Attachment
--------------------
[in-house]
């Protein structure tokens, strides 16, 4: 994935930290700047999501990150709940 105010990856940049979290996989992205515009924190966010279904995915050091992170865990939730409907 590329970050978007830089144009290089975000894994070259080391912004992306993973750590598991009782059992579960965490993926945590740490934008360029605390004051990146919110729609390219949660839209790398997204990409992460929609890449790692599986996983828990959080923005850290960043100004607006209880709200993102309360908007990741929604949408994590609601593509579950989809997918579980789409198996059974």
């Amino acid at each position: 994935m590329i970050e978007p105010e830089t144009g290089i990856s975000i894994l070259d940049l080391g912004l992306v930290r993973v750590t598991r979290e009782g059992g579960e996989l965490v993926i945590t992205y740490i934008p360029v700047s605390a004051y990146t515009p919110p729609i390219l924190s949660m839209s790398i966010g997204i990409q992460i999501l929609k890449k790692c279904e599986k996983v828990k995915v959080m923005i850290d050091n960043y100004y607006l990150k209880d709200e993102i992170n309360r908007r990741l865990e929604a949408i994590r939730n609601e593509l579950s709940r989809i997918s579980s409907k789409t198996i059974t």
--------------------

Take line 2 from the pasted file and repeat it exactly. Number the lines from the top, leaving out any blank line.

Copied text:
């Protein structure tokens, strides 16, 4: 994935930290700047999501990150709940 105010990856940049979290996989992205515009924190966010279904995915050091992170865990939730409907 590329970050978007830089144009290089975000894994070259080391912004992306993973750590598991009782059992579960965490993926945590740490934008360029605390004051990146919110729609390219949660839209790398997204990409992460929609890449790692599986996983828990959080923005850290960043100004607006209880709200993102309360908007990741929604949408994590609601593509579950989809997918579980789409198996059974």